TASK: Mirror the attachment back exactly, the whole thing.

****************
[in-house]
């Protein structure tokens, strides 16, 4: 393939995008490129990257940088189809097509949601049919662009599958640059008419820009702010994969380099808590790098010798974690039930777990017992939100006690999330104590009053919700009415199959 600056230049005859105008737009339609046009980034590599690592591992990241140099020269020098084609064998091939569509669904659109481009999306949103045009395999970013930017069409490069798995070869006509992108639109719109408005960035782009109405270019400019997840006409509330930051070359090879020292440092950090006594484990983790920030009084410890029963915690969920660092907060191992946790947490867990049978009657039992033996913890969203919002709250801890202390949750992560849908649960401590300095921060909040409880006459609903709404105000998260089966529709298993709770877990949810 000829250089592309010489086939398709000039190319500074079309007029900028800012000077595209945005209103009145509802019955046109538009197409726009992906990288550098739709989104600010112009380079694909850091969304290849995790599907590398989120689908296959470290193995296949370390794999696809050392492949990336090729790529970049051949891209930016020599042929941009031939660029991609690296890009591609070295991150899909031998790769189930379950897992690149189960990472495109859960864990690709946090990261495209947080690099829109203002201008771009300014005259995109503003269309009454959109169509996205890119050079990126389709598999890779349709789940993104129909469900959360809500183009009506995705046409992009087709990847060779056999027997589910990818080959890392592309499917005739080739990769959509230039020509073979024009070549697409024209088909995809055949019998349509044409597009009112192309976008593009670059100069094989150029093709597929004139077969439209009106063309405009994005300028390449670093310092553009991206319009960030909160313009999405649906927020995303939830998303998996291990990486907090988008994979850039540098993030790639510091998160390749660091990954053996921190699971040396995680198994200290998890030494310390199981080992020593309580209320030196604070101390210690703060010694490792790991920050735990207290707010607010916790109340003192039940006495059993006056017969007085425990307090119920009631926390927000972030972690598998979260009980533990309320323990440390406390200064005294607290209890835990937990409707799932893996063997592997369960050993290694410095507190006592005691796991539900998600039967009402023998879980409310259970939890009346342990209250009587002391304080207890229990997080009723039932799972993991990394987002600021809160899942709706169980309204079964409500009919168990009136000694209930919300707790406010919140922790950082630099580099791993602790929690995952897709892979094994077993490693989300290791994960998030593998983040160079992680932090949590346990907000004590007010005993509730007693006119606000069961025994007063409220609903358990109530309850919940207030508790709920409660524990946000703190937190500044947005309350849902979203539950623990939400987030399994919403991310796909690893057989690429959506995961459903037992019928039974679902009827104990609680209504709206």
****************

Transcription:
[in-house]
């Protein structure tokens, strides 16, 4: 393939995008490129990257940088189809097509949601049919662009599958640059008419820009702010994969380099808590790098010798974690039930777990017992939100006690999330104590009053919700009415199959 600056230049005859105008737009339609046009980034590599690592591992990241140099020269020098084609064998091939569509669904659109481009999306949103045009395999970013930017069409490069798995070869006509992108639109719109408005960035782009109405270019400019997840006409509330930051070359090879020292440092950090006594484990983790920030009084410890029963915690969920660092907060191992946790947490867990049978009657039992033996913890969203919002709250801890202390949750992560849908649960401590300095921060909040409880006459609903709404105000998260089966529709298993709770877990949810 000829250089592309010489086939398709000039190319500074079309007029900028800012000077595209945005209103009145509802019955046109538009197409726009992906990288550098739709989104600010112009380079694909850091969304290849995790599907590398989120689908296959470290193995296949370390794999696809050392492949990336090729790529970049051949891209930016020599042929941009031939660029991609690296890009591609070295991150899909031998790769189930379950897992690149189960990472495109859960864990690709946090990261495209947080690099829109203002201008771009300014005259995109503003269309009454959109169509996205890119050079990126389709598999890779349709789940993104129909469900959360809500183009009506995705046409992009087709990847060779056999027997589910990818080959890392592309499917005739080739990769959509230039020509073979024009070549697409024209088909995809055949019998349509044409597009009112192309976008593009670059100069094989150029093709597929004139077969439209009106063309405009994005300028390449670093310092553009991206319009960030909160313009999405649906927020995303939830998303998996291990990486907090988008994979850039540098993030790639510091998160390749660091990954053996921190699971040396995680198994200290998890030494310390199981080992020593309580209320030196604070101390210690703060010694490792790991920050735990207290707010607010916790109340003192039940006495059993006056017969007085425990307090119920009631926390927000972030972690598998979260009980533990309320323990440390406390200064005294607290209890835990937990409707799932893996063997592997369960050993290694410095507190006592005691796991539900998600039967009402023998879980409310259970939890009346342990209250009587002391304080207890229990997080009723039932799972993991990394987002600021809160899942709706169980309204079964409500009919168990009136000694209930919300707790406010919140922790950082630099580099791993602790929690995952897709892979094994077993490693989300290791994960998030593998983040160079992680932090949590346990907000004590007010005993509730007693006119606000069961025994007063409220609903358990109530309850919940207030508790709920409660524990946000703190937190500044947005309350849902979203539950623990939400987030399994919403991310796909690893057989690429959506995961459903037992019928039974679902009827104990609680209504709206």